Gripe all you like about deserving acts overlooked by the Rock and Roll Hall of Fame, but no artist has been more overdue for recognition than Sister Rosetta Tharpe, whose induction into the Hall’s “Influences” category was announced this morning. A queer black woman from Arkansas who shredded on electric guitar, belted praises both to God and secular pleasures, and broke the color line touring with white singers, she was gospel’s first superstar, and she most assuredly rocked.
Tharpe’s first hit, in fact, was the transformed spiritual “Rock Me,” recorded with her soaring held notes and sexy growls back in 1938 – when the latter-day King of Rock & Roll, Elvis Presley, was still a toddler. Tharpe would later hire Grand Old Opry stars the Jordanaires to back her, years before they began working for Presley, who was her unabashed fan. “Elvis loved Sister Rosetta,” recalled the Jordanaires’ Gordon Stoker, especially her “incredible” guitar style. “That’s what really attracted Elvis: her pickin’. He liked her singing, but he liked that pickin’ first – because it was so different.”
Tharpe was an influence on other early rockers, too, including Chuck Berry. Later ones took note as well. “Sister Rosetta Tharpe was anything but ordinary and plain,” said Bob Dylan on his Theme Time Radio Hour show. “She was a big, good-lookin woman, and divine, not to mention sublime and splendid. She was a powerful force of nature. A guitar-playin’, singin’ evangelist.” More recently, reigning country queen Miranda Lambert has been opening shows with an iconic clip of Tharpe performing “Up Above My Head.”
Born Rosetta Nubin in Cotton Plant, Arkansas in 1915, the young prodigy was performing gospel music with her mother at churches and revivals by age six, when the two moved north to Chicago. Tharpe’s singing and guitar style developed with both rural and urban elements, which gave her a broad appeal. In her teens, she married a preacher, who she soon left, heading to New York CIty. There, she played with Duke Ellington and other top musicians. By her twenties, she’d hit her stride; after years working up north with swing bandleader Lucky Millinder, she toured the south with fellow gospel icons the Dixie Hummingbirds. In 1945, her jaunty single “Strange Things Happening Every Day,” with its hot guitar solo, was the first gospel single to cross over on the Billboard race charts.
A year later, she met the singer Marie Knight. The pair recorded “Up Above My Head,” and set out to tour as a self-contained team: Knight sang and played piano; Tharpe sang and played both guitar and piano. They became lovers, an “open secret,” according to historian Gayle Wald, author of the essential biography Shout, Sister, Shout! Tharpe’s relationship with Knight eventually faded, and in 1951 – over two decades before Sly Stone thought to get hitched in Madison Square Garden – Tharpe got married to her third husband in Griffith Stadium in Washington, D.C. The concert and promotional stunt drew 25,000, many with gifts.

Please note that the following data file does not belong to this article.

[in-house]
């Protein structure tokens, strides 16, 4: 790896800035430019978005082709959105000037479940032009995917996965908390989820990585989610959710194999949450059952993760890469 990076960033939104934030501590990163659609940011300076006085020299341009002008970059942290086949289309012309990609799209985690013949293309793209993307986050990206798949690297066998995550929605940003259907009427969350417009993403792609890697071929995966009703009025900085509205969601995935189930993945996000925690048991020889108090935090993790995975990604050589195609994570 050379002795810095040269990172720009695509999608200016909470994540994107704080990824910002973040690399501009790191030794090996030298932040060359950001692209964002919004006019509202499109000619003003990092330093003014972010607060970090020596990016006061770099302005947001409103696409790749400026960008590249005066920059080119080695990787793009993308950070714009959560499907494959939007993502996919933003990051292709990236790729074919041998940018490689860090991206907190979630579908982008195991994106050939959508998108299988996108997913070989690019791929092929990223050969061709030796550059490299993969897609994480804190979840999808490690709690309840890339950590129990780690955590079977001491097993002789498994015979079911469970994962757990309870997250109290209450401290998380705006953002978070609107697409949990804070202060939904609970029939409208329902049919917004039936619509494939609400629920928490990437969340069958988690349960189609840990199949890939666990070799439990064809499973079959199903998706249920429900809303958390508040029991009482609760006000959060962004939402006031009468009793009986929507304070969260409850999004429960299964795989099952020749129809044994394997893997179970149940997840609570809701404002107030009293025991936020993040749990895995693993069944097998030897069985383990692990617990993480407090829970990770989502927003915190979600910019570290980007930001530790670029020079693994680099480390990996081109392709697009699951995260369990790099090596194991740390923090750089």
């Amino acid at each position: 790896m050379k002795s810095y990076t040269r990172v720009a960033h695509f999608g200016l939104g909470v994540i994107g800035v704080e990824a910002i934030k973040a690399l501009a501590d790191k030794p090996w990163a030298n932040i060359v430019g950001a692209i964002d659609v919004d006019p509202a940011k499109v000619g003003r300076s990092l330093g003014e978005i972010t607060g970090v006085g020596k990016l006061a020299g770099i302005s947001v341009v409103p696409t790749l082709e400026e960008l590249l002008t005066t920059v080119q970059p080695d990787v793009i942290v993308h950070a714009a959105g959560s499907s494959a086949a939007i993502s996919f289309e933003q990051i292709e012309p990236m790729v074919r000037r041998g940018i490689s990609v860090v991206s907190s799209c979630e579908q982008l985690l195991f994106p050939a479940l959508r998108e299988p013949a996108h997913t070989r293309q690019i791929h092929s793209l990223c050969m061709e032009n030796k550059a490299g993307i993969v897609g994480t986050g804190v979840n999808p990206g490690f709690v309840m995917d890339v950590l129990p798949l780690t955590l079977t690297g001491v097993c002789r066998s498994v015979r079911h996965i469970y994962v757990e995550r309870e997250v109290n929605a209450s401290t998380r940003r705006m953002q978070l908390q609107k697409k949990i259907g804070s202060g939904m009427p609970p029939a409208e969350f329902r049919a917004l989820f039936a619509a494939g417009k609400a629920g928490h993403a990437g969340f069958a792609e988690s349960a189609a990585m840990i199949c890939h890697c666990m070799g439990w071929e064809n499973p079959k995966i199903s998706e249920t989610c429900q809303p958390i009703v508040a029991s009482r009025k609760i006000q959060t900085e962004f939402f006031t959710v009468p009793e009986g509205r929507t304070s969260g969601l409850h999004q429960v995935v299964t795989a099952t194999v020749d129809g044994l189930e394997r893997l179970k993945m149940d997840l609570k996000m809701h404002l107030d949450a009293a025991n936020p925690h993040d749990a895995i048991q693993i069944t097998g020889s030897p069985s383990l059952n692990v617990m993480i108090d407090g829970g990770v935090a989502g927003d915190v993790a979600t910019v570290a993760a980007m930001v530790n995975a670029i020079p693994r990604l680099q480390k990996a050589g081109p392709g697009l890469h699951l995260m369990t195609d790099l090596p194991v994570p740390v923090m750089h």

Tharpe’s career waned over the next decade. In 1964, as the folk revival was cresting, she was booked for the Folk Blues and Gospel Caravan tour in England, and she played a famous gig in an abandoned railroad station that was broadcast nationwide by Granada television. It was a cold and rainy day, but Tharpe got out of a horse-drawn carriage like royalty, strode across the wet platform, picked up her electric guitar, plugged in, and played “Didn’t It Rain,” electrical-shock risk apparently be damned, soloing and singing her heart out in front of a crowd of young people. “I’m sure there are a lot of young English guys who picked up electric guitars after getting a look at her,” Dylan said.
Tharpe’s career didn’t get the same bump that male blues musicians did in the late Sixties and Seventies, no doubt in part because of her devotion to religious material. Her last known recording was in 1970, for Danish TV, singing the Thomas Dorsey gospel standard “Take My Hand, Precious Lord,” a song Elvis Presley had recorded, among many others. Tharpe died in 1973, in Philadelphia, where she’d been living with her mother in a modest home. The funeral was small; Marie Knight did her makeup and helped select her clothing for burial.
Though her work has been largely forgotten, it’s ripe for discovery. And as her induction should testify, the spirit of Sister Rosetta Tharpe is conjured every time a rock musician plugs in and aims for rapture. “When you see Elvis Presley singing early in his career … imagine he is channeling Sister Rosetta Tharpe,” Wald has suggested. “It’s not an image I think we’re used to thinking about when we think of rock & roll history – we don’t think about the black woman behind the young white man.”